Sonnets for Advent 24: Sonnet 146

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This is Shakespeare’s most religious sonnet and is not unlike the conceit of John Donne’s ‘Death be not proud’. The poem is damaged and in need of emendation since the 1609 quarto repeats ‘my sinful earth’ at the beginning of the second line. Editors over the centuries have suggested more than eighty alternative readings, among the most compelling are ‘Spoiled by’ (Colin Burrow), ‘Feeding these’ (Helen Vendler – also claimed by Katherine Duncan-Jones who doesn’t collate Vendler’s edition – this reading was first conjectured by Sebastian Evans in 1893), and ‘Rebuke’ (C. K. Pooler, 1918), the reading adopted here. At first blush Sonnet 146 appears to be Christian in tone (the inner life should be fed and death is finally conquered), but it’s not exactly resurrection that is being described here, and the separation of body and soul has more to do with Plato. This sonnet is another example of Shakespeare using the form to produce an essay in miniature, and it can also be read as the poet’s prayer to his own ‘poor soul’. You might like to know that ‘aggravate’ in line 10 carries the meaning of ‘augment, or increase’.

Poor soul, the centre of my sinful earth,
Rebuke these rebel powers that thee array;
Why dost thou pine within and suffer dearth,
Painting thy outward walls so costly gay?
Why so large cost, having so short a lease,
Dost thou upon thy fading mansion spend?
Shall worms, inheritors of this excess,
Eat up thy charge? Is this thy body’s end?
Then, soul, live thou upon thy servant’s loss,
And let that pine to aggravate thy store.
Buy terms divine in selling hours of dross;
Within be fed, without be rich no more.
So shall thou feed on death, that feeds on men,
And death once dead, there’s no more dying then.

Click on the post below to hear me read Sonnet 146.

I hope you’ve enjoyed this Sonnet for Advent series.

Happy Christmas from every one at The Shakespeare Birthplace Trust!

You might like to visit a similar Shakespeare for Advent project led by students at the University of Tubingen by clicking here.

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Author:Paul Edmondson

Head of Research and Knowledge and Director of the Stratford-upon-Avon Poetry Festival for The Shakespeare Birthplace Trust. Follow Paul on Twitter @paul_edmondson
  • Andrea Campana

    Just a quick observation, even though it is January, and Advent is certainly over. Sonnet 146 is an address to the soul, which is the very essence of the Spiritual Exercises of Saint Ignatius. The exercitant engages in a colloquy with his soul as he imagines Christ on the cross. The sonnet itself, as well as the entire sonnet sequence and “The Phoenix and the Turtle,” is an appeal to choose Christ and thus immortality for the soul over sinful earthly man, who is associated with death. The notion of “feeding” certainly relates to the Eucharist, which is the body and blood of Christ. Politically, the sonnet says to the lay Catholic: choose Christ and the Church over the monarchy and the Oath of Supremacy. The essential message of the Jesuits centered on embracing Christ in this life in order to guarantee immortality of the soul in the next life. Most importantly, the sonnet is an appeal. It is an appeal to join the Jesuit mission. What the sonnet does is urge and persuade. Notice how its number–146–equals the number of letters in the sonnets’ dedication. The sonnets in their entirety are an appeal to Catholics to hold firm and resist the temptation of conforming to Anglicanism. A total of 126 sonnets are dedicated to the Fair Youth, alluding to the 126 days between the capture of Edmund Campion on July 17, 1581 and the final day of his trial on which he was sentenced to death. Likewise, Philip Howard, who converted to Catholicism after witnessing the trial of Campion, made his “Fourfold Meditation” a total of 126 stanzas. Howard’s poem speaks of the punishment awaiting the Queen after death. The sonnets say to the Fair Youth Henry Wriothesley: remember your family’s bravery in supporting Campion. (His grandfather, Anthony Browne, was the first member of Parliament to denounce the Oath, while Henry’s great uncle, Francis Browne, sheltered Campion and helped Campion print some of his work.) The Dark Lady is none other than the Queen.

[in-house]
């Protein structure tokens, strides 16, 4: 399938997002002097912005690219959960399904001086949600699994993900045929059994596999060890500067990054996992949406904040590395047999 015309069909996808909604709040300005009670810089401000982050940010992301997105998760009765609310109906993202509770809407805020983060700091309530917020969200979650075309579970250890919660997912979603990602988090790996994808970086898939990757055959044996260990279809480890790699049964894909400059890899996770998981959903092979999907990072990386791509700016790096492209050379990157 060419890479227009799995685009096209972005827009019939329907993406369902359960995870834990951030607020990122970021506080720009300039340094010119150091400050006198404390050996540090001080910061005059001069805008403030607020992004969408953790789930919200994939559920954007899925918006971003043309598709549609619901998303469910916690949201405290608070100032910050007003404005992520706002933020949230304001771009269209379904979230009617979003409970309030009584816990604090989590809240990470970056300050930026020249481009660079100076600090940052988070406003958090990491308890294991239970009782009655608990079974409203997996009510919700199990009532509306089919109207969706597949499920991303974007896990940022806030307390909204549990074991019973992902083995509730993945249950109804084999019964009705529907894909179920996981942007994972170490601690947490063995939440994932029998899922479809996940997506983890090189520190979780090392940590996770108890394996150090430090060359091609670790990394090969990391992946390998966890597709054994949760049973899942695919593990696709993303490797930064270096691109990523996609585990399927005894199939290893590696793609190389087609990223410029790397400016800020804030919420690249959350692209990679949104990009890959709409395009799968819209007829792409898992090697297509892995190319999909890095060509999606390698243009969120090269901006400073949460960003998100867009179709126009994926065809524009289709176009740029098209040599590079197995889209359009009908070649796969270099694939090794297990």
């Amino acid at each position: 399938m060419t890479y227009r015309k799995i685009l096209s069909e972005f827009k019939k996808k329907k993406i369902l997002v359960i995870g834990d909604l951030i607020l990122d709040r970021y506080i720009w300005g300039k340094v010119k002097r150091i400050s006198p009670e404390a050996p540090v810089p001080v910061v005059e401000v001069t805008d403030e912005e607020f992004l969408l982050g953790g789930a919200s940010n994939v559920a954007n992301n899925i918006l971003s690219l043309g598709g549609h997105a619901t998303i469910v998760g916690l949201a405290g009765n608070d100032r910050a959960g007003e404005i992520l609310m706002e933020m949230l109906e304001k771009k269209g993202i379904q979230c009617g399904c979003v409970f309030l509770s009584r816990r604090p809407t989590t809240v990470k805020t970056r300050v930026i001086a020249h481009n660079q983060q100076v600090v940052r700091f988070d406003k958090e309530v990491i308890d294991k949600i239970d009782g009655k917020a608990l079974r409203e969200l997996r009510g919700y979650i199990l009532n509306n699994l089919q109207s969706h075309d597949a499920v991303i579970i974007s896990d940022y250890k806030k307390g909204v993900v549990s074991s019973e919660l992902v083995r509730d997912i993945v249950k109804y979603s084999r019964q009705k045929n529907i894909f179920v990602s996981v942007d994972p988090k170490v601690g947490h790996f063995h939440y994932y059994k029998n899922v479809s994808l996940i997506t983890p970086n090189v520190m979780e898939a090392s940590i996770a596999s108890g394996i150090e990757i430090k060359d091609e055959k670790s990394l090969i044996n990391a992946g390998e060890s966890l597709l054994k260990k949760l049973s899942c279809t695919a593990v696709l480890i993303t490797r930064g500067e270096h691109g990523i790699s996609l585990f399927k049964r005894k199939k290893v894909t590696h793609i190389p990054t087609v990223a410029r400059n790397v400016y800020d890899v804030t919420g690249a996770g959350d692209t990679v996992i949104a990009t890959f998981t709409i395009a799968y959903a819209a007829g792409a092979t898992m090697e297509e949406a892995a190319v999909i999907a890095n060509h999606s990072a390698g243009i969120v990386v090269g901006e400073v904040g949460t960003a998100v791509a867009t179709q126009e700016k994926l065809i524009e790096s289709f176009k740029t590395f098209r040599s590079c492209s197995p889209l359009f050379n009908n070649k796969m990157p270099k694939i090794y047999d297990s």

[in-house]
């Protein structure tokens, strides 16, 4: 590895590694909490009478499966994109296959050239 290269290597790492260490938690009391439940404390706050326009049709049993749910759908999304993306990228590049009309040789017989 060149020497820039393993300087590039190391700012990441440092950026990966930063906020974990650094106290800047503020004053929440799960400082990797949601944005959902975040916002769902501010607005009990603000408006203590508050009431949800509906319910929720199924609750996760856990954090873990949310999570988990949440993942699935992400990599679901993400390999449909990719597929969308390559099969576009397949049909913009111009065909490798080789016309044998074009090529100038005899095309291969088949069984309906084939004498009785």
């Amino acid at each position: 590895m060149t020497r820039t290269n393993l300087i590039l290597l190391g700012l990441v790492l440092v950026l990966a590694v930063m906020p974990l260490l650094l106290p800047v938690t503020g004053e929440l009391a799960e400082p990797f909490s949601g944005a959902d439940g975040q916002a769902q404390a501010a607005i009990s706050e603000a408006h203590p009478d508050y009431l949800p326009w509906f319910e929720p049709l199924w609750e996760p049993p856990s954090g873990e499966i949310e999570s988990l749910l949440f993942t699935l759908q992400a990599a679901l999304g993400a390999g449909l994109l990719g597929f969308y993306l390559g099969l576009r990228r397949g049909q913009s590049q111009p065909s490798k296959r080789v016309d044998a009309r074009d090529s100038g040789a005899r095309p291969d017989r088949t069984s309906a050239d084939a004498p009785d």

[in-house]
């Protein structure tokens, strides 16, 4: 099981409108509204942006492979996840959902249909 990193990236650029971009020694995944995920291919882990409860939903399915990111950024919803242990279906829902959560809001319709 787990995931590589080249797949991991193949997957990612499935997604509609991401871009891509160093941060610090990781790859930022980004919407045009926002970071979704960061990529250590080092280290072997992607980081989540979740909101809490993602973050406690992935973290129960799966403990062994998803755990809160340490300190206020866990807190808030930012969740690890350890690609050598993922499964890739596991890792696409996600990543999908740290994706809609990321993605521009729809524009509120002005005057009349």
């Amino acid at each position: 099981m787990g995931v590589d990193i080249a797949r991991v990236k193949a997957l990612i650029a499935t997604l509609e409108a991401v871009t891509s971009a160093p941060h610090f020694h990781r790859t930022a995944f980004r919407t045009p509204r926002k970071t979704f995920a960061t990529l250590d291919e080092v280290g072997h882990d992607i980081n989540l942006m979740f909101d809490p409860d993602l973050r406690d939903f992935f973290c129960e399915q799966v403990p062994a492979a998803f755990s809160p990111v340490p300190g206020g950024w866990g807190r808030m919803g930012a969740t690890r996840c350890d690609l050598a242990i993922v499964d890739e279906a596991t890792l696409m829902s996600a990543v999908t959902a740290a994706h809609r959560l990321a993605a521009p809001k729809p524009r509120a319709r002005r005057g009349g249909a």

• Jinny Webber

    Thank you for this series! I’ve enjoyed reading, and listening to them and have posted links on my Facebook as an Advent treat to friends. A lovely idea! Jinny Webber, Santa Barbara, CA.

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